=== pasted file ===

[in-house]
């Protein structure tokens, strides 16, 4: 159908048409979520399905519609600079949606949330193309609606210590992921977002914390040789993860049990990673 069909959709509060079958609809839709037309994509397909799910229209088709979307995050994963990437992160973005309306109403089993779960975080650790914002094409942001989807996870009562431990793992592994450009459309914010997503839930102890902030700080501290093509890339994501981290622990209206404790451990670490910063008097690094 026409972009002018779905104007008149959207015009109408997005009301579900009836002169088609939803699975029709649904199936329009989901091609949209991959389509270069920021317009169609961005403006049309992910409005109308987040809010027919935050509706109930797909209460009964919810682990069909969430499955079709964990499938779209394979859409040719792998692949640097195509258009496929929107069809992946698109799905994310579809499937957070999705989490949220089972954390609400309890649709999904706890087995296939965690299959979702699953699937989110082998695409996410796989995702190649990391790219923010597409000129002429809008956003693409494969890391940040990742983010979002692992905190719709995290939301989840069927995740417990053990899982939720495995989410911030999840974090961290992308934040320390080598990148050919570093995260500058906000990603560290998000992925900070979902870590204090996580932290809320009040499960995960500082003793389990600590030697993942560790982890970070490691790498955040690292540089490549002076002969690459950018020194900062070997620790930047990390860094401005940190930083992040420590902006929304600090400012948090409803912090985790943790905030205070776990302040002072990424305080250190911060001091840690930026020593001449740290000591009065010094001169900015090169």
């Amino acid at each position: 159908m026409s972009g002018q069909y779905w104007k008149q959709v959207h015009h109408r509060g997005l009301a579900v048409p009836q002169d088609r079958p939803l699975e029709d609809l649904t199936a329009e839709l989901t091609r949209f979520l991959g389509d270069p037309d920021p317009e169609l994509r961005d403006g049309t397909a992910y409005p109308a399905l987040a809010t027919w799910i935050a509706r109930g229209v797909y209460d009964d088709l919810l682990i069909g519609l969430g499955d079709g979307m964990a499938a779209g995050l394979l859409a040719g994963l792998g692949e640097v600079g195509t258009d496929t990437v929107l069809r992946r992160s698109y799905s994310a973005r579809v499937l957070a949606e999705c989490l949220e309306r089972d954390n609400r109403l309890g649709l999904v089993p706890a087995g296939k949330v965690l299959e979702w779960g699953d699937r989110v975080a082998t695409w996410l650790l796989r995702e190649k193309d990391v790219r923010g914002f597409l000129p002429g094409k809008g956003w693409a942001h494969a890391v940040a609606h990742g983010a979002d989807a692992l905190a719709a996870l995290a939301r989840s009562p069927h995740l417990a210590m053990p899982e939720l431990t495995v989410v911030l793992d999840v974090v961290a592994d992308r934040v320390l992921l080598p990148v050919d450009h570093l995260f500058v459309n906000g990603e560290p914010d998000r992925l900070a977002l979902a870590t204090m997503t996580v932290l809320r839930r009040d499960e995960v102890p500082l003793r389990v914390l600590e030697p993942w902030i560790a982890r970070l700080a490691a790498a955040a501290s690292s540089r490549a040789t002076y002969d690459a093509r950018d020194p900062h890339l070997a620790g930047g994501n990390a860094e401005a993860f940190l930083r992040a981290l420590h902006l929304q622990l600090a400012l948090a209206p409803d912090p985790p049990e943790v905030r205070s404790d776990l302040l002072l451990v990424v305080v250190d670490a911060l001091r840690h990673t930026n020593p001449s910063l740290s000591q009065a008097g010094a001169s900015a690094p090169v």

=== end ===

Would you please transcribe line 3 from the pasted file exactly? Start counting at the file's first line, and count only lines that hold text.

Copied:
């Amino acid at each position: 159908m026409s972009g002018q069909y779905w104007k008149q959709v959207h015009h109408r509060g997005l009301a579900v048409p009836q002169d088609r079958p939803l699975e029709d609809l649904t199936a329009e839709l989901t091609r949209f979520l991959g389509d270069p037309d920021p317009e169609l994509r961005d403006g049309t397909a992910y409005p109308a399905l987040a809010t027919w799910i935050a509706r109930g229209v797909y209460d009964d088709l919810l682990i069909g519609l969430g499955d079709g979307m964990a499938a779209g995050l394979l859409a040719g994963l792998g692949e640097v600079g195509t258009d496929t990437v929107l069809r992946r992160s698109y799905s994310a973005r579809v499937l957070a949606e999705c989490l949220e309306r089972d954390n609400r109403l309890g649709l999904v089993p706890a087995g296939k949330v965690l299959e979702w779960g699953d699937r989110v975080a082998t695409w996410l650790l796989r995702e190649k193309d990391v790219r923010g914002f597409l000129p002429g094409k809008g956003w693409a942001h494969a890391v940040a609606h990742g983010a979002d989807a692992l905190a719709a996870l995290a939301r989840s009562p069927h995740l417990a210590m053990p899982e939720l431990t495995v989410v911030l793992d999840v974090v961290a592994d992308r934040v320390l992921l080598p990148v050919d450009h570093l995260f500058v459309n906000g990603e560290p914010d998000r992925l900070a977002l979902a870590t204090m997503t996580v932290l809320r839930r009040d499960e995960v102890p500082l003793r389990v914390l600590e030697p993942w902030i560790a982890r970070l700080a490691a790498a955040a501290s690292s540089r490549a040789t002076y002969d690459a093509r950018d020194p900062h890339l070997a620790g930047g994501n990390a860094e401005a993860f940190l930083r992040a981290l420590h902006l929304q622990l600090a400012l948090a209206p409803d912090p985790p049990e943790v905030r205070s404790d776990l302040l002072l451990v990424v305080v250190d670490a911060l001091r840690h990673t930026n020593p001449s910063l740290s000591q009065a008097g010094a001169s900015a690094p090169v």